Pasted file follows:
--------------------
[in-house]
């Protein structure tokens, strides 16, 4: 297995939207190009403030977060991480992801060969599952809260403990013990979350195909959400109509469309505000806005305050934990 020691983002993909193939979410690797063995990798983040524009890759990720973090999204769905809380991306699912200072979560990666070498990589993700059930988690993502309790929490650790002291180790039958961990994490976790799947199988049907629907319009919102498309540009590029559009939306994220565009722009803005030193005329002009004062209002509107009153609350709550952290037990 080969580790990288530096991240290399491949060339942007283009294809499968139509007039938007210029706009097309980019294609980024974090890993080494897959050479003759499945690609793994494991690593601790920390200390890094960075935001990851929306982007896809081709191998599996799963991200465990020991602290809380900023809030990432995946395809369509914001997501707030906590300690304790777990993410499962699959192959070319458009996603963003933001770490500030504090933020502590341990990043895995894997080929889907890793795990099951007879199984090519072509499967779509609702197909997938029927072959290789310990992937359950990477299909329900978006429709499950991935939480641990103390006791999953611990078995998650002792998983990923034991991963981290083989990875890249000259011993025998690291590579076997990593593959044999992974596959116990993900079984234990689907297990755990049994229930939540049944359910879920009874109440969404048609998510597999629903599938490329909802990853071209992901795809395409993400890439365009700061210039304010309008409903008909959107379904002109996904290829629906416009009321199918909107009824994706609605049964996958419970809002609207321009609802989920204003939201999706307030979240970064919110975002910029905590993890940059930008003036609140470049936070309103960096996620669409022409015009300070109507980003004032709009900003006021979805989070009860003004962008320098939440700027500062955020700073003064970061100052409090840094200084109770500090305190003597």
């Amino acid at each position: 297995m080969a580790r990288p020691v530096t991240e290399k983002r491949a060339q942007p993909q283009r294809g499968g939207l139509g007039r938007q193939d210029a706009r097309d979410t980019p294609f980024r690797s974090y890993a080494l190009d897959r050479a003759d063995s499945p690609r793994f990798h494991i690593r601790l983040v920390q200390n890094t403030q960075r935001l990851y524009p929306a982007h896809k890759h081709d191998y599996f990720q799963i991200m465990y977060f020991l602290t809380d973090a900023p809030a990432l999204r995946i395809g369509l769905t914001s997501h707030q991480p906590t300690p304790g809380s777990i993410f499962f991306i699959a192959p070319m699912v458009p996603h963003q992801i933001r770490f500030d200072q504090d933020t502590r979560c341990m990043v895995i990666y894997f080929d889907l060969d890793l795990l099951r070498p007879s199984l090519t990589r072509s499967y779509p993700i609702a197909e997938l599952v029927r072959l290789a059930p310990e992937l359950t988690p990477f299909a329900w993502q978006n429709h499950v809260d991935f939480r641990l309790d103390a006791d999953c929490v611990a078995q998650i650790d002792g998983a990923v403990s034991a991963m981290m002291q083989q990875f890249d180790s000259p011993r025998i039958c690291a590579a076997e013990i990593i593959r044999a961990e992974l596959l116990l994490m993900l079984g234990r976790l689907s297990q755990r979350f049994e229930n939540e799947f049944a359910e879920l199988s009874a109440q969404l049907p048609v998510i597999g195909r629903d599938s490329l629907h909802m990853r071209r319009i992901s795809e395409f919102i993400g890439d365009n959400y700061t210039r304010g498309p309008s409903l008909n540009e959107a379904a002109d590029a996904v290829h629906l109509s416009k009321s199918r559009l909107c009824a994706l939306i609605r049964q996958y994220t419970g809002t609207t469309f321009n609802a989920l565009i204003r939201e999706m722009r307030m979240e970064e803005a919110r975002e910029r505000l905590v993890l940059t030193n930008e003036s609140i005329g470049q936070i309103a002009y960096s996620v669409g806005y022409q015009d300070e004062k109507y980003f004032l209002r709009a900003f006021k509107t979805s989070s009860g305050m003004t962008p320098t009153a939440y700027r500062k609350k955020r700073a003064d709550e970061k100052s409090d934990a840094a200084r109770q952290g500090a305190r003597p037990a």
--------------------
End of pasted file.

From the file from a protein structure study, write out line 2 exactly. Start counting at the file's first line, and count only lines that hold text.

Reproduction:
């Protein structure tokens, strides 16, 4: 297995939207190009403030977060991480992801060969599952809260403990013990979350195909959400109509469309505000806005305050934990 020691983002993909193939979410690797063995990798983040524009890759990720973090999204769905809380991306699912200072979560990666070498990589993700059930988690993502309790929490650790002291180790039958961990994490976790799947199988049907629907319009919102498309540009590029559009939306994220565009722009803005030193005329002009004062209002509107009153609350709550952290037990 080969580790990288530096991240290399491949060339942007283009294809499968139509007039938007210029706009097309980019294609980024974090890993080494897959050479003759499945690609793994494991690593601790920390200390890094960075935001990851929306982007896809081709191998599996799963991200465990020991602290809380900023809030990432995946395809369509914001997501707030906590300690304790777990993410499962699959192959070319458009996603963003933001770490500030504090933020502590341990990043895995894997080929889907890793795990099951007879199984090519072509499967779509609702197909997938029927072959290789310990992937359950990477299909329900978006429709499950991935939480641990103390006791999953611990078995998650002792998983990923034991991963981290083989990875890249000259011993025998690291590579076997990593593959044999992974596959116990993900079984234990689907297990755990049994229930939540049944359910879920009874109440969404048609998510597999629903599938490329909802990853071209992901795809395409993400890439365009700061210039304010309008409903008909959107379904002109996904290829629906416009009321199918909107009824994706609605049964996958419970809002609207321009609802989920204003939201999706307030979240970064919110975002910029905590993890940059930008003036609140470049936070309103960096996620669409022409015009300070109507980003004032709009900003006021979805989070009860003004962008320098939440700027500062955020700073003064970061100052409090840094200084109770500090305190003597």